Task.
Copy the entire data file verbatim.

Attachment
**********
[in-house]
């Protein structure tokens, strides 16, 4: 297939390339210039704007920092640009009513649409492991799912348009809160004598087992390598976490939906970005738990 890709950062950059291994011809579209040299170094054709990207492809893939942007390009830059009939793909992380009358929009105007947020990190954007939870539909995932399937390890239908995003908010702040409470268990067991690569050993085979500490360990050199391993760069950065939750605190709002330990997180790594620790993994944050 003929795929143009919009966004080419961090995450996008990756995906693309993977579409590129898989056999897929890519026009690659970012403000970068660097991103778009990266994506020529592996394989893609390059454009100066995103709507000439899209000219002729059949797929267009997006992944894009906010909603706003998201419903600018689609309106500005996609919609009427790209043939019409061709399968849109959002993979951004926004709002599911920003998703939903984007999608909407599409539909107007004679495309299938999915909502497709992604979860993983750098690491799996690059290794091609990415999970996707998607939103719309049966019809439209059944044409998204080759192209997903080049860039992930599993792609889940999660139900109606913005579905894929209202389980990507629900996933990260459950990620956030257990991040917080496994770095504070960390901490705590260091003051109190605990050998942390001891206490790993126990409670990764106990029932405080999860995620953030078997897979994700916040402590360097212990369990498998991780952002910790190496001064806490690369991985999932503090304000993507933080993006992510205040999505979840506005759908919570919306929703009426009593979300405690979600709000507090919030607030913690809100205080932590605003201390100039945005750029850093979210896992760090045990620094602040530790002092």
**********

[in-house]
């Protein structure tokens, strides 16, 4: 297939390339210039704007920092640009009513649409492991799912348009809160004598087992390598976490939906970005738990 890709950062950059291994011809579209040299170094054709990207492809893939942007390009830059009939793909992380009358929009105007947020990190954007939870539909995932399937390890239908995003908010702040409470268990067991690569050993085979500490360990050199391993760069950065939750605190709002330990997180790594620790993994944050 003929795929143009919009966004080419961090995450996008990756995906693309993977579409590129898989056999897929890519026009690659970012403000970068660097991103778009990266994506020529592996394989893609390059454009100066995103709507000439899209000219002729059949797929267009997006992944894009906010909603706003998201419903600018689609309106500005996609919609009427790209043939019409061709399968849109959002993979951004926004709002599911920003998703939903984007999608909407599409539909107007004679495309299938999915909502497709992604979860993983750098690491799996690059290794091609990415999970996707998607939103719309049966019809439209059944044409998204080759192209997903080049860039992930599993792609889940999660139900109606913005579905894929209202389980990507629900996933990260459950990620956030257990991040917080496994770095504070960390901490705590260091003051109190605990050998942390001891206490790993126990409670990764106990029932405080999860995620953030078997897979994700916040402590360097212990369990498998991780952002910790190496001064806490690369991985999932503090304000993507933080993006992510205040999505979840506005759908919570919306929703009426009593979300405690979600709000507090919030607030913690809100205080932590605003201390100039945005750029850093979210896992760090045990620094602040530790002092």